While many forms of media today cannot be expected to pursue the truth or even to inform their audiences, and are surely not doing so as they pursue profits and specific political ends, and many corporations will resist doing so in the name of what they take to be the imperatives of profitability, citizens can expect and should demand better of their current and would-be government or democratic leaders. The phenomenon of ventriloquism and its mediated character make that a difficult challenge indeed.  What one can reasonably say is that all citizens bear responsibility for ensuring that their fellow Americans are treated with dignity and are accorded respect and that they can and should demand that their public leaders do the same. That is not now occurring across Appalachia. More broadly, that same dearth of respect is arguably not being accorded many Americans by a share of their peers in other extraction dependent communities as well, but I have examined the issue in Appalachia as an example here.

And, as is often the case, it is those individuals most ravaged by the vicissitudes of capitalism who not only wind up bearing those costs, but must also mobilize to press for collective assistance and social justice. The majority of Americans are hardly immune from responsibility for the crisis now besetting Appalachia, as their attitudes toward governance and their willingness to discriminate against the area’s population have enabled the cynically cruel course of the coal industry and its allies.  So, the nation’s majority now, more than ever, must see its way clear to supporting the truth and to demanding equality and freedom for all of their fellow citizens, including, of course, those from Appalachia. There simply is no other democratic, not to say, moral, choice.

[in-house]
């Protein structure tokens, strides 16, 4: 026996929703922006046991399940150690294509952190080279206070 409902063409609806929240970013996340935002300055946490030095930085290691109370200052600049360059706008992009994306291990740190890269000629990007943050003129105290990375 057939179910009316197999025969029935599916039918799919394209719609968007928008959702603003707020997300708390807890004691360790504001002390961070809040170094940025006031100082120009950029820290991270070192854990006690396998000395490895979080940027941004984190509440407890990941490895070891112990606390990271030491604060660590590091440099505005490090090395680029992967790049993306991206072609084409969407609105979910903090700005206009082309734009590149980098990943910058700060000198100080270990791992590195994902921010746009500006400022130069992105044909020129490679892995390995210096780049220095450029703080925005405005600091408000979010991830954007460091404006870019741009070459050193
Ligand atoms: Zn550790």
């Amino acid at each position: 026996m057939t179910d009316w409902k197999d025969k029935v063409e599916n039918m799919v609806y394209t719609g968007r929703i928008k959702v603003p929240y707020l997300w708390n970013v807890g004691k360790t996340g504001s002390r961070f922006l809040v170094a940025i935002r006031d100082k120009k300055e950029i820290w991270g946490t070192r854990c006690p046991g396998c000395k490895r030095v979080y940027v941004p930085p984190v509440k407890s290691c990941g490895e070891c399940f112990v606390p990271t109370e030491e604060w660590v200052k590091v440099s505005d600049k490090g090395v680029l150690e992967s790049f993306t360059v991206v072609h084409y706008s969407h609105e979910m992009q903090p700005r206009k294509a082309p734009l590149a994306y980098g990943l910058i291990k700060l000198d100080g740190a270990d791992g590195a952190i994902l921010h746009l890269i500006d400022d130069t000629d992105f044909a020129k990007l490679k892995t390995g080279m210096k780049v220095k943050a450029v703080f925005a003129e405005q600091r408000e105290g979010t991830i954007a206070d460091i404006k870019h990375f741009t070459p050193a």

[1]  Virginia Tech Institute for Policy and Governance/Department of Political Science, “Entangled Ontologies: Decoloniality and Decolonization,”, Accessed March 19, 2021.  The symposium will result in a special issue of an academic journal edited by Virginia Tech Professors Desiree Poets, Anthony Szczurek, Max Stephenson Jr. and Laura Zanotti.

[2] Guerreo, Andrés, Administración de poblaciones, ventriloquía y transescritura. Quito and Lima: FLACSO and IEP, 2010.

[3] Catte, Elizabeth, What You are Getting Wrong about Appalachia, Cleveland, Ohio: Belt Publishing, 2018.

[4] Houser, Trevor, Jason Bordoff and Peter Marsters, “Can Coal Make a Comeback?” New York: Columbia University Center on Global Energy Policy, School of International and Public Affairs, April, 2017,, Accessed March 18, 2021.

[5] Raney, Bill, quoted in Young, Jeff, Appalachian Fall: Dispatches from Coal Country on What’s Ailing America, New York: Tiller Press, 2020, p. 169.

[6] Murray, James, “Charting a Decade of US Coal Company Bankruptcies and Plant Retirements,” NS Energy, May 26, 2020,, Accessed March 18, 2021. 

[7] Raney, Bill, in Appalachian Fall, p. 170.

[8] Mencken, Henry Louis. Prejudices: Second Series, McAllister Editions (Public Domain), p.62. Accessed March 19, 2021.

[9] Young, Appalachian Fall, pp.152-168.